Nepal earthquake survivors camp out

Nepal earthquake: survivors left homeless and vulnerable

Following the earthquake in Nepal, five emergency experts from Action Against Hunger have arrived in Kathmandu to reinforce our existing teams. 

 

By Agnes Varraine-Leca

Apr 30 2015

More emergency staff are on their way, with a total of 11 tonnes of equipment to be transported this week. We have reinforced our on-site team that has been working in the country since 2005. Able to carry out an immediate needs assessment, we are committed to supporting at least 100,000 survivors.

The earthquake has caused severe infrastructure damages, making the following a priority: water, sanitation and hygiene, non-food items, mental health care and food security our priorities. We have identified three areas to focus on: Kathmandu and the rural districts of Sindhupalchok and Nuwakot. Up to 80 per cent of the Nepalese population live and work in rural areas, which is where the majority of survivors are still waiting for help.

"Outside the towns, we are talking about a huge rural and mountainous region which has been affected,” said Vincent Taillandier, director of operations for Action Against Hunger in France. “We don’t yet have reports from there because of the lack of access and because communications are down. It is certain, however, that there is considerable damage.  “Deployment of aid to families in rural areas will be long and difficult, and will require helicopters as well as more traditional means, including transportation by donkey.”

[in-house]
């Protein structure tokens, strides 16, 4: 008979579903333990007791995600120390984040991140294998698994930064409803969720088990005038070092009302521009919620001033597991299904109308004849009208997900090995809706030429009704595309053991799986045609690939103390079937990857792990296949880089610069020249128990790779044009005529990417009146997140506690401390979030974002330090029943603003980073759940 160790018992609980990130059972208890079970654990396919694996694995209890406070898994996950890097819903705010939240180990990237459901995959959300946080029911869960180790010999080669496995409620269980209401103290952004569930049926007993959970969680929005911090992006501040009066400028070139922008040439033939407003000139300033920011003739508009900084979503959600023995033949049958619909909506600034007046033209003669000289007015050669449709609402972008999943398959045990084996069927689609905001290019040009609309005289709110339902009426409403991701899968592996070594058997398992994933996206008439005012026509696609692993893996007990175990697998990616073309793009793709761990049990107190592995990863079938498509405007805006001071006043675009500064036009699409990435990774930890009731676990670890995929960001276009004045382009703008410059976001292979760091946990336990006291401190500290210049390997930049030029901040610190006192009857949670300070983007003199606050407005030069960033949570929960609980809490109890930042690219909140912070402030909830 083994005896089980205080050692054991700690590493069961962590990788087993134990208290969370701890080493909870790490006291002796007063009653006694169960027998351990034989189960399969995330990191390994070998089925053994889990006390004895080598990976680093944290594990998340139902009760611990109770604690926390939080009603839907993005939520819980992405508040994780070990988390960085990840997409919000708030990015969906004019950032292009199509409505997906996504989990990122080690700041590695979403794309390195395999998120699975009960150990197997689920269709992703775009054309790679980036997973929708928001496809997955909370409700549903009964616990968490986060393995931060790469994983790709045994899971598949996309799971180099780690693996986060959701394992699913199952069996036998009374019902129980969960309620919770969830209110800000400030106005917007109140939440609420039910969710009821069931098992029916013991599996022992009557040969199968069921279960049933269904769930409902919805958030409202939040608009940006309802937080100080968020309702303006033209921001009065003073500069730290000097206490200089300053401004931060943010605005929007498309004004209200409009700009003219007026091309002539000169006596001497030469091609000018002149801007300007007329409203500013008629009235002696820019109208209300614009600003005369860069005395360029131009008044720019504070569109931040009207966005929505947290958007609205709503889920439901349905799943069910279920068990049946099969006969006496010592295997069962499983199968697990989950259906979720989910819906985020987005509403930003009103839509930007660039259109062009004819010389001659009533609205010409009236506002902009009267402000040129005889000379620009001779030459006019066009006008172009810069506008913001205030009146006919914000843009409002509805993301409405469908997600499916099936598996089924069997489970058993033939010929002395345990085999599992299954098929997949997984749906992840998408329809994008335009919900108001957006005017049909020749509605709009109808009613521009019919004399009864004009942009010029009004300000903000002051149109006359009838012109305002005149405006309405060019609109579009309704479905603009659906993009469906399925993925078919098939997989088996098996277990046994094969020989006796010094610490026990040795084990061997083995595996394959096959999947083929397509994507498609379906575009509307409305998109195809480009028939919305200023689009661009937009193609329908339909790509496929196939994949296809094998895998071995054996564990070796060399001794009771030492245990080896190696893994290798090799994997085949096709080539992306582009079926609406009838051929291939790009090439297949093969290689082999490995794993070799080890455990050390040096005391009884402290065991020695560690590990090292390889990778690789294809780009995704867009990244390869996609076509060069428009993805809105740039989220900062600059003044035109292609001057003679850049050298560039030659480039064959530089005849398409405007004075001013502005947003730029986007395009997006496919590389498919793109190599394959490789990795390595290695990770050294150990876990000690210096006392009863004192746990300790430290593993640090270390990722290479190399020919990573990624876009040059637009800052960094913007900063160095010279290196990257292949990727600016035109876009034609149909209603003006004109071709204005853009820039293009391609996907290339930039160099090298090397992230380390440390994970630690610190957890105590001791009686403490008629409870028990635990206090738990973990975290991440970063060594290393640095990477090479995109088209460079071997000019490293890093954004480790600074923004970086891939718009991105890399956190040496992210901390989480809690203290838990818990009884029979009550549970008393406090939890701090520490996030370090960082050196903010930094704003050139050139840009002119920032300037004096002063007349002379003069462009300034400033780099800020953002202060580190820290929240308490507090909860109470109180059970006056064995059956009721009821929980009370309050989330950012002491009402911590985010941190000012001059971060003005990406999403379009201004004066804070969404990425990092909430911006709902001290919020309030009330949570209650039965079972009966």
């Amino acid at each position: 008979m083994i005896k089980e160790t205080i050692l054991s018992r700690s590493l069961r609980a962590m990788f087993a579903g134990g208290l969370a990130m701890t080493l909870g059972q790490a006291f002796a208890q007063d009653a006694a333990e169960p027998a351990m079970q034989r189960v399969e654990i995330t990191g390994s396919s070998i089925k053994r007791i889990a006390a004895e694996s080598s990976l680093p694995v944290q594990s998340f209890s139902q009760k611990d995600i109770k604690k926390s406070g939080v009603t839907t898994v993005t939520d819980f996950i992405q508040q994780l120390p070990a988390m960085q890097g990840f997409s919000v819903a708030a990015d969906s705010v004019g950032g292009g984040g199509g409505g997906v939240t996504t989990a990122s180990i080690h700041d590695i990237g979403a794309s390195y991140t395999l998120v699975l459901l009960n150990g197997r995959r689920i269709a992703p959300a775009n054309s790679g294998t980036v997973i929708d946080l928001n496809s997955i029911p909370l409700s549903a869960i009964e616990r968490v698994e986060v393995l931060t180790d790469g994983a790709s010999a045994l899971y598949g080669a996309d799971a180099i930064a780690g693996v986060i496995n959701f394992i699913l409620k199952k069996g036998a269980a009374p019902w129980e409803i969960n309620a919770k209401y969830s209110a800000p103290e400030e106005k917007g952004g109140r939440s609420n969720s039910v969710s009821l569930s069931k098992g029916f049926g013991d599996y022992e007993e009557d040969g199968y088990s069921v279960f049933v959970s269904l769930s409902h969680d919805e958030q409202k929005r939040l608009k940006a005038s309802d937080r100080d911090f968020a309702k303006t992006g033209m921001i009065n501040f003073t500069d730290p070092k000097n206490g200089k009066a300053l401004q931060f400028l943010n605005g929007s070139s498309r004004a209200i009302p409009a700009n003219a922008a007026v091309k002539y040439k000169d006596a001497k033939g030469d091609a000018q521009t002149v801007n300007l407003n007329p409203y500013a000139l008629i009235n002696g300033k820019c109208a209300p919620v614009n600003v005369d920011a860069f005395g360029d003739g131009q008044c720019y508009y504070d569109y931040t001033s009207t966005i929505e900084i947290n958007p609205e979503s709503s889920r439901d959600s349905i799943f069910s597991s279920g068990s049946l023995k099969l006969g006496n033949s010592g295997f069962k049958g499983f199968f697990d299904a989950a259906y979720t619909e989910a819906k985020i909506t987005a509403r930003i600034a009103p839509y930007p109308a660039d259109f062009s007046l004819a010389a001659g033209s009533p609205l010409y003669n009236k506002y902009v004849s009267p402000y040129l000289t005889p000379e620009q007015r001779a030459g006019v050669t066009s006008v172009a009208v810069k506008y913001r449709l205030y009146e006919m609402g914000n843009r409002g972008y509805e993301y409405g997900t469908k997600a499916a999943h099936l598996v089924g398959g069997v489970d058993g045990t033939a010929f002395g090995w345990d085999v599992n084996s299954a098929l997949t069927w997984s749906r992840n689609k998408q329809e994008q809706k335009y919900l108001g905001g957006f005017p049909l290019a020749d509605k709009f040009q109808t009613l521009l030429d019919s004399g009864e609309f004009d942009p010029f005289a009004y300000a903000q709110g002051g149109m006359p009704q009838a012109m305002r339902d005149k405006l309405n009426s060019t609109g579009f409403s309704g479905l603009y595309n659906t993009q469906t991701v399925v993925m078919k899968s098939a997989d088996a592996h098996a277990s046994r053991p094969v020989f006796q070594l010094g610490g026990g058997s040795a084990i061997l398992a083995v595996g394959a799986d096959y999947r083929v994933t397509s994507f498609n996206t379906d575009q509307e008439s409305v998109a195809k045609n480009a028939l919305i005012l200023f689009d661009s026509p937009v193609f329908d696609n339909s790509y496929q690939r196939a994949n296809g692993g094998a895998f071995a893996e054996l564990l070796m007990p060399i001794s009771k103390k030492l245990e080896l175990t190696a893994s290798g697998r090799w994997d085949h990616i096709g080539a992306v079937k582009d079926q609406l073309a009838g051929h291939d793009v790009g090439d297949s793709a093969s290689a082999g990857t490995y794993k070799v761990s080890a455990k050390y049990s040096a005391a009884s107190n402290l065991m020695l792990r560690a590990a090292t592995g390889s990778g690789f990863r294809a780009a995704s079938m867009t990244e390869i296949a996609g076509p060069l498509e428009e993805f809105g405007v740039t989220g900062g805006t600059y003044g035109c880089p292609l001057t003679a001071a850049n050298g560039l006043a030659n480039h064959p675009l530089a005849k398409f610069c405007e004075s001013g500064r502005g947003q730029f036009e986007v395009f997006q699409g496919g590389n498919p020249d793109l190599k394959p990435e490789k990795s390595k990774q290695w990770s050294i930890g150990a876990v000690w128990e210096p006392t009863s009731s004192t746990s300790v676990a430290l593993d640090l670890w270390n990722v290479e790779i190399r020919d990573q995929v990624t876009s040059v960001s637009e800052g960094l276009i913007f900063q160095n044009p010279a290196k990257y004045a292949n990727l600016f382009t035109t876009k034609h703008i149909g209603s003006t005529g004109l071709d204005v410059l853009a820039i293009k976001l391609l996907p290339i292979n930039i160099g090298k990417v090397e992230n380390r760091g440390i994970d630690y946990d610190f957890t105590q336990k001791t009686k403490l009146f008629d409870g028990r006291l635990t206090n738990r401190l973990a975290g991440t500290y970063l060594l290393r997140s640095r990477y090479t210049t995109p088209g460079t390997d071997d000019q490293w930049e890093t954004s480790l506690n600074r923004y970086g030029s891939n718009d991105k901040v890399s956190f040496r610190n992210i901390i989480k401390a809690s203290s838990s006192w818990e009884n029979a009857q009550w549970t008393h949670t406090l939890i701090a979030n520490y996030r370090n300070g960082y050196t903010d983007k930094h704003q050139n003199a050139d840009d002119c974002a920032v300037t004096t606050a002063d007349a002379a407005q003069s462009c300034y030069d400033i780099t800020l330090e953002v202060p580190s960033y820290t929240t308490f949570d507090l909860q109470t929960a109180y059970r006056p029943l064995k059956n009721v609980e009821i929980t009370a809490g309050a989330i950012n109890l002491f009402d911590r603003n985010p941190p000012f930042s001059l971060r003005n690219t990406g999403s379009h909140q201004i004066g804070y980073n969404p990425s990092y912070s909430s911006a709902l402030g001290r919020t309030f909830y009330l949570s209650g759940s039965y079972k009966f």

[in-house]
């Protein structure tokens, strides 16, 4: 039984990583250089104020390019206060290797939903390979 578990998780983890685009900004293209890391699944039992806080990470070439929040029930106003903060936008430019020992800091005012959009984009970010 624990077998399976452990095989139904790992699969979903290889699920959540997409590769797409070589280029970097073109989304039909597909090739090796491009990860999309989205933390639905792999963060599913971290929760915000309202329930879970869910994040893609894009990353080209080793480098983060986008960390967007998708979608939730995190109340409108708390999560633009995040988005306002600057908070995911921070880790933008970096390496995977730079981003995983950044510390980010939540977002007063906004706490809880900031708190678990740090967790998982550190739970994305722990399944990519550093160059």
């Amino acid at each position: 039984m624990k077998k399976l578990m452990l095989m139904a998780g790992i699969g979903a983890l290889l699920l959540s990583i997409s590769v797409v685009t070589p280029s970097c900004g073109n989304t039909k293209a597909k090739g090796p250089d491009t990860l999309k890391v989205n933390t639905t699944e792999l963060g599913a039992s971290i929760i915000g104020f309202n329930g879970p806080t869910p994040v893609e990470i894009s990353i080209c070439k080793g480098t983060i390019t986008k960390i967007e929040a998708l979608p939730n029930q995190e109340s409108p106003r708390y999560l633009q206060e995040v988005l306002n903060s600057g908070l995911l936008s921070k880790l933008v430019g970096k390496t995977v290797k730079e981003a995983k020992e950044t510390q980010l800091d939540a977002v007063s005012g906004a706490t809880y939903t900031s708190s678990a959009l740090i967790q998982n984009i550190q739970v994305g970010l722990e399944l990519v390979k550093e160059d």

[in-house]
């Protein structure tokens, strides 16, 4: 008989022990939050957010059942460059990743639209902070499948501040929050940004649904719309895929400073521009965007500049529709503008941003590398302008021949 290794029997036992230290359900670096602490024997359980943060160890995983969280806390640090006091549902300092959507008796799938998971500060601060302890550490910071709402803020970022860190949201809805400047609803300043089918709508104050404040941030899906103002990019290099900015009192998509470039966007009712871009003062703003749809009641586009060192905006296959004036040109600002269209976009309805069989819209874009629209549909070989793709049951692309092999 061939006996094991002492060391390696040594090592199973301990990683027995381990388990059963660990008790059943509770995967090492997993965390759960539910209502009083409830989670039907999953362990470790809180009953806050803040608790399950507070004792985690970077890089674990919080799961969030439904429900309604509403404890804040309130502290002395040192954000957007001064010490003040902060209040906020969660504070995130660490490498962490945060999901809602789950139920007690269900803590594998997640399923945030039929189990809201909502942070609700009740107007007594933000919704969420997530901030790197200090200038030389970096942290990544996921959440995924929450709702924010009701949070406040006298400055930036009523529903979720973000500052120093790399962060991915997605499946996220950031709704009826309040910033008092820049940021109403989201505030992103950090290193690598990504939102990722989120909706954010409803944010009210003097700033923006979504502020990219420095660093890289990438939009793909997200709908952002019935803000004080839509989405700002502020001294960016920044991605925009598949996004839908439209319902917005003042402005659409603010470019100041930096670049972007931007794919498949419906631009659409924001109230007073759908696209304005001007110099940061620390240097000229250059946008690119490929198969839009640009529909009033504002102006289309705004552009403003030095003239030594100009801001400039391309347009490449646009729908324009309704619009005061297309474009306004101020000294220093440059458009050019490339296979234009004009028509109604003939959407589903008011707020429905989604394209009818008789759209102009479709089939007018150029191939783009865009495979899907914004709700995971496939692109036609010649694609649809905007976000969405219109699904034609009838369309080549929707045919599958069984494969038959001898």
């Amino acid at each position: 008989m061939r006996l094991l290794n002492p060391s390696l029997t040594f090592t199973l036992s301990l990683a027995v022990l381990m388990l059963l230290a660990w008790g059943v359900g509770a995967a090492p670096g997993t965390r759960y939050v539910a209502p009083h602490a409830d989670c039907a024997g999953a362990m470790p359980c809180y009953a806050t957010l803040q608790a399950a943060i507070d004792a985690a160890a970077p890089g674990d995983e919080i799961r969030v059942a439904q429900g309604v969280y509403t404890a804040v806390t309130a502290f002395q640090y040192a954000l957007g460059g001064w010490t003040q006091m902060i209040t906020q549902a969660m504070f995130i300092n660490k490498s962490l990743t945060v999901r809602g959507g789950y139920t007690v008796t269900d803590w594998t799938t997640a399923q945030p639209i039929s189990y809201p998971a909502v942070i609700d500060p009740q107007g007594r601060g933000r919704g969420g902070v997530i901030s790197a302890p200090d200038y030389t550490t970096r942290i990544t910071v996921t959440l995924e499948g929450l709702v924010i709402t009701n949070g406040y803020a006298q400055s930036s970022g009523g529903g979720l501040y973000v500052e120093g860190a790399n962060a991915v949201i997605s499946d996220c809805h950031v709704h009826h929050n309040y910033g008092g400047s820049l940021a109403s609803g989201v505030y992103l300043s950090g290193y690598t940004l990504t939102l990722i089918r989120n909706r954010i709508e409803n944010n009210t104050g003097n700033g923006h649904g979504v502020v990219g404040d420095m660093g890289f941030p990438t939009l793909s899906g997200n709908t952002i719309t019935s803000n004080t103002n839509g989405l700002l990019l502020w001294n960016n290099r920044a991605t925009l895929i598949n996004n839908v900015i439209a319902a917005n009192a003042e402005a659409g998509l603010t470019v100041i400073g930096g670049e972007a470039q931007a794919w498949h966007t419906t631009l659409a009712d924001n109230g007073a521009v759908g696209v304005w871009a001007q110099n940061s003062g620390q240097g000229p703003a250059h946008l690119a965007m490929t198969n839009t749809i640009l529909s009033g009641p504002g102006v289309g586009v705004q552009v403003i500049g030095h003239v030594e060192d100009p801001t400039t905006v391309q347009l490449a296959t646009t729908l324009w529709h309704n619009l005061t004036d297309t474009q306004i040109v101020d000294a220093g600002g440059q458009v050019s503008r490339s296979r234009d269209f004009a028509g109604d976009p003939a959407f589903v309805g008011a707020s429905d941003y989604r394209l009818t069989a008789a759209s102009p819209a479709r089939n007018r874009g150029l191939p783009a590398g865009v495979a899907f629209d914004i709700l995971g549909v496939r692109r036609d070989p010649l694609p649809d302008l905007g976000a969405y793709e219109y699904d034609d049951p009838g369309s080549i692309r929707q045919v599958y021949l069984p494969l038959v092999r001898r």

Access to first aid materials and international aid professionals is an immediate priority, so it is crucial that the capacity of the airport is strengthened to allow all essential aid to arrive as quickly as possible, particularly water, sanitation and hygiene materials.

There is a lack of water in the capital, but also a risk that the quality of the water will pose a health risk, as the extent of the damage to the reservoirs and pipes is still unknown. 

“Without their homes, their food supplies and with no access to water, an earthquake of this size has without a doubt made the survivors very vulnerable,” said Taillandier.

Image copyright: Agnes Varraine Leca, Action Against Hunger 

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